The function names preceded with @ are all native WBS functions. They typically offer us very handy behavior when it comes to processing things with WBS methods. This formula will take the text value of the active cell, then find out its Essbase member level, then add 1 to it. This lines up with one of the color palette index values we set earlier.
If I wanted to translate the entire method to English, I might do it as the following: please process over every single cell in the range Ess.ColumnHeader.Range.1, then set the fill color to the color palette index that is the level of that member name plus 1.
Copying in the Template Column
Now that we have the background cell color set, we can turn our attention to copying in the template column. We mostly just want this for the formatting, and indeed, we’re going to only copy the format from the template column. This will bring in the numeric formatting we want background color, and borders.
Let’s take a look at the method definition:
Copying the template range based on the current cellThis time we are using the
CopyRange method. As with before, we are going to process over each cell in the column header range, cell-by-cell. The
CopyRange method has a few things to set: the source range to copy (our defined range
Column.Template), and a paste type (
Formats only, as opposed to values or other types of pastes).
PasteRange is the most crucial element in this particular method. You may notice from the screenshot that it’s a bit of a doozy. I won’t explore it in exhaustive detail, but I want to point out that basically what’s going on is that we are iterating over each cell in the column header, and we need to specify the column range to paste the formats of the column template into. The address for that column range is therefore based on the address of the current cell, but is below it and has a certain determinable height (i.e., the same height as the column template itself). If you’re interested in the complete explanation of the formula, please contact me and I’ll do a follow up post.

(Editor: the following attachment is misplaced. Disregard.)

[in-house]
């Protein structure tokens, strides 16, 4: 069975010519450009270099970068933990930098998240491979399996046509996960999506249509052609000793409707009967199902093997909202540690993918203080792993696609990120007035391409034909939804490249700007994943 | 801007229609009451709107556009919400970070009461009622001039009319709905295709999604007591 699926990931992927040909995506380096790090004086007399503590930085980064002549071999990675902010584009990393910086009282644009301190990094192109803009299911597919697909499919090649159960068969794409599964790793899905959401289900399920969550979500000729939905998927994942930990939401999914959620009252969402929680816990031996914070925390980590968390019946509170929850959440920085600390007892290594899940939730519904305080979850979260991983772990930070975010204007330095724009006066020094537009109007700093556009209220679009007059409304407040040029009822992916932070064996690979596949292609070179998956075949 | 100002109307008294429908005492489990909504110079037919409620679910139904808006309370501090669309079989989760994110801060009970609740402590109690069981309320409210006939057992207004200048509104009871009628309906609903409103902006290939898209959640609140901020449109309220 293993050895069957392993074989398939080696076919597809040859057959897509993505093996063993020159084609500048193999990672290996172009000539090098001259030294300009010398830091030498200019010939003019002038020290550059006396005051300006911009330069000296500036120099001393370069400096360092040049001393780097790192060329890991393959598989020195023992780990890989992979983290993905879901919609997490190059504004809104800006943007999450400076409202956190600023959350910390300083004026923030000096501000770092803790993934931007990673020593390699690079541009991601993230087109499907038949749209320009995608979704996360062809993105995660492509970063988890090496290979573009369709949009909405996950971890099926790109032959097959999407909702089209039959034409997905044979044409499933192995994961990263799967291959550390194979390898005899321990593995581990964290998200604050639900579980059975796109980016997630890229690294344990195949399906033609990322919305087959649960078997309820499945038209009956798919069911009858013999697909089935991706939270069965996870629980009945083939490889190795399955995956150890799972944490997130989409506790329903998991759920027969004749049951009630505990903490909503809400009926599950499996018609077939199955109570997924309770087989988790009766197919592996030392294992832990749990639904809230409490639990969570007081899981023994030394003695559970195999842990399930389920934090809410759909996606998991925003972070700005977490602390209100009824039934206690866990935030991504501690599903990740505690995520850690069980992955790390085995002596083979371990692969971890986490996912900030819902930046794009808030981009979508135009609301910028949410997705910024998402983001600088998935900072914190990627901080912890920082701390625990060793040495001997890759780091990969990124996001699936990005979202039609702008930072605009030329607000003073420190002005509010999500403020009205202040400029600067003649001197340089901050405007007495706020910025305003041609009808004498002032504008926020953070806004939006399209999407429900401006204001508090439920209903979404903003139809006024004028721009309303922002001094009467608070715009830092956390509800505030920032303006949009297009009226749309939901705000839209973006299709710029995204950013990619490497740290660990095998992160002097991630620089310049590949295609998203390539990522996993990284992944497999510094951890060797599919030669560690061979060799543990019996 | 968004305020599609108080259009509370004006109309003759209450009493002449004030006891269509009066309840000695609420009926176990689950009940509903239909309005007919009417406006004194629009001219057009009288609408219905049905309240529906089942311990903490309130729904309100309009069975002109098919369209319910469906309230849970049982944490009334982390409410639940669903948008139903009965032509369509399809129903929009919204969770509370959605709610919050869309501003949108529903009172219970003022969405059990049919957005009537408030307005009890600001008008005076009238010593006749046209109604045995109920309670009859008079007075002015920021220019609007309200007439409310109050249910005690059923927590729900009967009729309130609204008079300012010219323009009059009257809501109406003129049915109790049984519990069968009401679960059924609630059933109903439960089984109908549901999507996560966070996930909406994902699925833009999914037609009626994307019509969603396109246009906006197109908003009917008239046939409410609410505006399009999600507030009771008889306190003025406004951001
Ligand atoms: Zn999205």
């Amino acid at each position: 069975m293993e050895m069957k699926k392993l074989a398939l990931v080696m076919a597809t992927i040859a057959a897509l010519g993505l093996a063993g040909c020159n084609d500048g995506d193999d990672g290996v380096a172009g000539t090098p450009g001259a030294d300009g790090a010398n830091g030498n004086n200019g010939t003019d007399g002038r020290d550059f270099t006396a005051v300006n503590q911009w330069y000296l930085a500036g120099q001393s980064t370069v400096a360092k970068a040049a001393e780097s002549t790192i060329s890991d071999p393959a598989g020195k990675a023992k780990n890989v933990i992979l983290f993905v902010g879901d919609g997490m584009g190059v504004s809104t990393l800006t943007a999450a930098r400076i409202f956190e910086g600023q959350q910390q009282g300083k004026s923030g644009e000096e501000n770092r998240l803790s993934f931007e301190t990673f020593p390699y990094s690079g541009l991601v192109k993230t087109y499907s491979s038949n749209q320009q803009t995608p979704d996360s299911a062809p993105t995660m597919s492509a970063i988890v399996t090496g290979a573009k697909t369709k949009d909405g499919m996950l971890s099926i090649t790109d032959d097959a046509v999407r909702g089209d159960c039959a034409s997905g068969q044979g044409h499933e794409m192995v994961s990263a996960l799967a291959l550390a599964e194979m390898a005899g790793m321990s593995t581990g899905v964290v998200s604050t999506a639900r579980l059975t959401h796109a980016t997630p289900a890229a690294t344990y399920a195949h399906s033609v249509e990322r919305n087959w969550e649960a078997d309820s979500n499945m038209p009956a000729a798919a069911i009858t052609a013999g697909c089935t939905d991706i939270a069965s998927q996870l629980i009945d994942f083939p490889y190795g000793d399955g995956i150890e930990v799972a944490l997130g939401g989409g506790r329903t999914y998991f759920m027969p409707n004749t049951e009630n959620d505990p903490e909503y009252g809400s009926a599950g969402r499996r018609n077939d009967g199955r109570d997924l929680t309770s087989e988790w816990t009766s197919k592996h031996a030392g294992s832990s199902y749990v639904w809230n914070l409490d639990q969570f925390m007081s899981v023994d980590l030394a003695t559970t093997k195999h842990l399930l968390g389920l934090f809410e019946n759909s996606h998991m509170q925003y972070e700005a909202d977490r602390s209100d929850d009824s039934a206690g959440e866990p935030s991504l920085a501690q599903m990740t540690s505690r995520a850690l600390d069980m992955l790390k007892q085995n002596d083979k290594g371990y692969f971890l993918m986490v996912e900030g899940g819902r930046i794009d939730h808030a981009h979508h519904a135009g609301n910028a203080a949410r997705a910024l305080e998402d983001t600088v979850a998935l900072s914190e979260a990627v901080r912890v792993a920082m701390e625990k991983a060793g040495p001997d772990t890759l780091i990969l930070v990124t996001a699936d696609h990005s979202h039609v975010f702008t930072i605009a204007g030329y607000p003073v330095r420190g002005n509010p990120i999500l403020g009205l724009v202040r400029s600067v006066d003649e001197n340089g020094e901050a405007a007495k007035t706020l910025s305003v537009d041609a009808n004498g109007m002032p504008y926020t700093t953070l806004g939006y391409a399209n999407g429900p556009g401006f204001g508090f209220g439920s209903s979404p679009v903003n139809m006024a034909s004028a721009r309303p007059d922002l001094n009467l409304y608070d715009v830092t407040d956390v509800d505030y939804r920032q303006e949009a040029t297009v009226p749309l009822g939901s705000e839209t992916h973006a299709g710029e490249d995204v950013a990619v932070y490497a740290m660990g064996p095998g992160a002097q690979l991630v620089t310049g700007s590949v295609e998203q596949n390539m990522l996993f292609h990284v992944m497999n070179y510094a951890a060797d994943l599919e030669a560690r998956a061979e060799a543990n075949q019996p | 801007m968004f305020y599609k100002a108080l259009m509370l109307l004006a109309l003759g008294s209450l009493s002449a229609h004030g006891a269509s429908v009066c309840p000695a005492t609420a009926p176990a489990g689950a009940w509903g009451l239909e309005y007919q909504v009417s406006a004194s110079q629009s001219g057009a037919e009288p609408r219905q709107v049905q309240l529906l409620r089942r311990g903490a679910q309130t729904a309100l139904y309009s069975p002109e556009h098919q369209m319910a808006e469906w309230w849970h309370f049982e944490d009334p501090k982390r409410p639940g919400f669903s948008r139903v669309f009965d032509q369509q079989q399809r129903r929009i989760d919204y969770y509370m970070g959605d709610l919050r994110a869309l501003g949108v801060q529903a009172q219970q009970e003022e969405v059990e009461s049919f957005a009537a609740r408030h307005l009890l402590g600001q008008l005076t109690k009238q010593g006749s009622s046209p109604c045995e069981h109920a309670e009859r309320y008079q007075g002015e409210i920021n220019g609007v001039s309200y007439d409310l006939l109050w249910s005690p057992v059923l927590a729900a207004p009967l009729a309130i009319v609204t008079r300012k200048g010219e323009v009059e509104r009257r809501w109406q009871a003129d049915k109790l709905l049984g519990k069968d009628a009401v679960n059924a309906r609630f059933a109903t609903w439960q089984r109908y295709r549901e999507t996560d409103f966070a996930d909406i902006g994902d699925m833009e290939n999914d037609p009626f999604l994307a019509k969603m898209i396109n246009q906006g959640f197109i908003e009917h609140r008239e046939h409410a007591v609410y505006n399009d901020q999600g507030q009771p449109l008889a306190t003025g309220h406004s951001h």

All Together Now
Alright, it took a little while to walk through, but we made it. We built a normal view template based on some Essbase data and selector values (a bread and butter view for Dodeca, if you will) with some light formatting, but then decided that we wanted our users to have a little bit of advanced functionality to dig into one of the dimensions a little further. So we turned on the ability to zoom on members in just a particular dimension, then added some workbook scripting to apply some dynamic formatting for us. Although we had a couple of relatively “dense” expressions in a couple of workbook script methods, it was all pretty logical – and perhaps more importantly, is much more maintainable and less complex than the equivalent VBA would have been.
Now when the user opens up and builds the view for the first time, they get this:
And a simple double click on Quarter 1 will change the report into this:
And that happens all without having to go to a different view or rebuild the report. I hope you found this example with advanced view options and some custom WBS useful, and as always, don’t hesitate to reach out with any questions.